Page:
Today I learned that mathematics is a very very dense language. Been studying theoretical basis of computer science for an exam from a textbook of some sort. Well actually it's the draft of a textbook that was going to come into existence at some point but hasn't been updated since 2008. There's still references like "I need to put so and so here". It's pretty funny.
Funny references aside, it takes a surprisingly long time to read that stuff when you actually read out in your mind what the mathematics is saying instead of just looking at it. I mean it's basically a sentence right, if you want it to stick in your mind at least a little bit you have to read it as a sentence; not just as a random string of characters.
Another thing I learned is that you can somewhat almost easily transform a context unaware grammar into such a context unaware grammar as to not contain any needless generations (such that run in loops without ending in a character from the final alphabet) and even such that don't produce any epsilon strings.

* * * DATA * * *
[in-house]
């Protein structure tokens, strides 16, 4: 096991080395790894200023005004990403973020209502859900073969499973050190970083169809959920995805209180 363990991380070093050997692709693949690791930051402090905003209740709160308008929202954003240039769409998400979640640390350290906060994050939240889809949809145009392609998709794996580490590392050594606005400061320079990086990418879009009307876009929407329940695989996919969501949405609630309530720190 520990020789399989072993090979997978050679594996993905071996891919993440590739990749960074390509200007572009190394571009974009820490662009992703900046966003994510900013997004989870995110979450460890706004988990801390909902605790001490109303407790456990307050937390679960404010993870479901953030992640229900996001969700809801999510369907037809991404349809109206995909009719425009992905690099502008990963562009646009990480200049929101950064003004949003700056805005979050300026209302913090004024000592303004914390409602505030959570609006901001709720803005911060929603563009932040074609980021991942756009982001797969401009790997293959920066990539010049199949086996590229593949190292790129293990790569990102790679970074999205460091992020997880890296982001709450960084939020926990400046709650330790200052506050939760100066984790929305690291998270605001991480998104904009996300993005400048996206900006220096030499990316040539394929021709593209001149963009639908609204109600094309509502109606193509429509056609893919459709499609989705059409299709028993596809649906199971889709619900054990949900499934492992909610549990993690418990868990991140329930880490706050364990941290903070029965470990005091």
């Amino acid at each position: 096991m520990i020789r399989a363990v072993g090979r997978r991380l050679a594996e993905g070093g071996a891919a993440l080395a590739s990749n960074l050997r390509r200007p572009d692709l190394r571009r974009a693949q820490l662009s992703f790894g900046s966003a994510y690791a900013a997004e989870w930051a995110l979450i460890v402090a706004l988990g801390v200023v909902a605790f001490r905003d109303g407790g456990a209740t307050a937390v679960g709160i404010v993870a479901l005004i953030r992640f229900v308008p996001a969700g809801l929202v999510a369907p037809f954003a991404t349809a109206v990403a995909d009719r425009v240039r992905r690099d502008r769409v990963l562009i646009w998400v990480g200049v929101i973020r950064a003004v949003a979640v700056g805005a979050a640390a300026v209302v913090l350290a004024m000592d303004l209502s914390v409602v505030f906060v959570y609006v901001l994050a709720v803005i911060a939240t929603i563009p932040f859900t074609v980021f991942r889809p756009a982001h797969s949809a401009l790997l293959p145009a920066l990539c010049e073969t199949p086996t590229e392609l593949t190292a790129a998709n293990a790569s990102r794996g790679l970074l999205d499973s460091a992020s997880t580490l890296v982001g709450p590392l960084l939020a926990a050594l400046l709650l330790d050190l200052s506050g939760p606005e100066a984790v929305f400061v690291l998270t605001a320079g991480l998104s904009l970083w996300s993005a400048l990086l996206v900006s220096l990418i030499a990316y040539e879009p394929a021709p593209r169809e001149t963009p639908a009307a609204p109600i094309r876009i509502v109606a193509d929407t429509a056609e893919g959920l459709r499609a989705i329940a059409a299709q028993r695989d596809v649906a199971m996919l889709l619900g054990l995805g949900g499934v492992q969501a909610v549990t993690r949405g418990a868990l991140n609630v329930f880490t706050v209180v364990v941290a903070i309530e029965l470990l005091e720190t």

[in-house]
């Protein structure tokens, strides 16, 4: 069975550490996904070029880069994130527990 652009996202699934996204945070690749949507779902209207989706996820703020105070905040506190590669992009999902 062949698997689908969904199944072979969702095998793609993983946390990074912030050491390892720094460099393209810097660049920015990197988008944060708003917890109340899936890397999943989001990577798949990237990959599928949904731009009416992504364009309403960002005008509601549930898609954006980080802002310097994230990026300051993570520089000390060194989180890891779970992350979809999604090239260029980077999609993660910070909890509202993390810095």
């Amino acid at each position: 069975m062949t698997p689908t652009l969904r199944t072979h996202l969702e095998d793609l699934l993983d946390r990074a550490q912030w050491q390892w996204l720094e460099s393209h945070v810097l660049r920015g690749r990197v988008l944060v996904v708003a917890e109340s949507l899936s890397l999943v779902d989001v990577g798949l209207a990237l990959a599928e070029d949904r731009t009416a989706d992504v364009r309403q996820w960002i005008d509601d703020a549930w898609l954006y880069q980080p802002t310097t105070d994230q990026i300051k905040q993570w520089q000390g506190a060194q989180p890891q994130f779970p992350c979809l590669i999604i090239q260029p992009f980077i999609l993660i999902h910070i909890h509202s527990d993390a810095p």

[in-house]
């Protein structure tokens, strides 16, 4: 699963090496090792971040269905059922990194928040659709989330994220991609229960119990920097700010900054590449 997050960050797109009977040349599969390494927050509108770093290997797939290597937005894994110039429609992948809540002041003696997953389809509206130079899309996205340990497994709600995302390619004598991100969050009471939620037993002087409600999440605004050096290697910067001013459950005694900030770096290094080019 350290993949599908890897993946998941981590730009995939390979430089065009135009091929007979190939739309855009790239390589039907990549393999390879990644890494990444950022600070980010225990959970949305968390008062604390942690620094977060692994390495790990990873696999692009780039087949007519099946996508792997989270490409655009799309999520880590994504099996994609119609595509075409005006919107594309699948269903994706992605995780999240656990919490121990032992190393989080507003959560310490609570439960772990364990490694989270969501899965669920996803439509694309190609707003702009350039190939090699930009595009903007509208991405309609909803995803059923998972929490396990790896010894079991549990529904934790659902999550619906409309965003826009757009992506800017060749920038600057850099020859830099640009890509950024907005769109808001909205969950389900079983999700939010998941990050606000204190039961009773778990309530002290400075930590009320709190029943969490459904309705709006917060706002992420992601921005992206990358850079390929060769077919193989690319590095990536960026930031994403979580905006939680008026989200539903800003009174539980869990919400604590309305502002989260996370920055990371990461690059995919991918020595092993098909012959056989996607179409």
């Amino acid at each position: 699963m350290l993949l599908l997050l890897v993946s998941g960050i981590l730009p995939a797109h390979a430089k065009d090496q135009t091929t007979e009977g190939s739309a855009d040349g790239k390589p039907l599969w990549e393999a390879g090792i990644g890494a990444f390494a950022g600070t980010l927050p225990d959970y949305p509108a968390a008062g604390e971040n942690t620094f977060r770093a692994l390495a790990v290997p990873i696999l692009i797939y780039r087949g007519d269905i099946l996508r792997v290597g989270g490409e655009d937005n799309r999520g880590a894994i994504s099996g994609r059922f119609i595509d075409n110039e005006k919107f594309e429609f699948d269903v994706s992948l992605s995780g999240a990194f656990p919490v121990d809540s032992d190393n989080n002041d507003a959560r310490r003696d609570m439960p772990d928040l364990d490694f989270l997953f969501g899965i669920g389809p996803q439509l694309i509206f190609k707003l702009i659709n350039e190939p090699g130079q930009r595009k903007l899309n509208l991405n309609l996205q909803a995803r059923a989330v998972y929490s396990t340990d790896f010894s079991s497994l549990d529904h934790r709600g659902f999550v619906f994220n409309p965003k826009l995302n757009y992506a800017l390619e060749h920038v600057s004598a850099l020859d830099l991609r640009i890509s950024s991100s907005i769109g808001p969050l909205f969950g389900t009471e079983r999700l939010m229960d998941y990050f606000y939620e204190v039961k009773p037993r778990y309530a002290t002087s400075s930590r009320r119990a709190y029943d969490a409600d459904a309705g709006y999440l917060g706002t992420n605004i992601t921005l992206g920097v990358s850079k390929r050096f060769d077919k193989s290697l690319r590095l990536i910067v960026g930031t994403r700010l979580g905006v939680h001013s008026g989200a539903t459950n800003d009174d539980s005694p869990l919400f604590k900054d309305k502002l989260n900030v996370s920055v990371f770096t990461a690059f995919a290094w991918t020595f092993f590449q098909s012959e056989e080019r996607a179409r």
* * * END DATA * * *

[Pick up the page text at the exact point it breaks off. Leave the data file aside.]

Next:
Apparently this is very useful for minimizing state automata processing such grammars because the language pertaining to that grammar remains the same in all practical aspects.
- The mathematics generation gap (worthwhile.typepad.com)
- You don't understand something until you think it's obvious. (mebassett.blogspot.com)
- The Genius in My Basement: the Biography of a Happy Man by Alexander Masters - review (guardian.co.uk)
- Why do textbooks present information as if it were certain (wiki.answers.com)
- Mathematical learning (and math as a hobby) (3quarksdaily.com)
- 2-year-old children understand complex grammar (esciencenews.com)
Learned something new?
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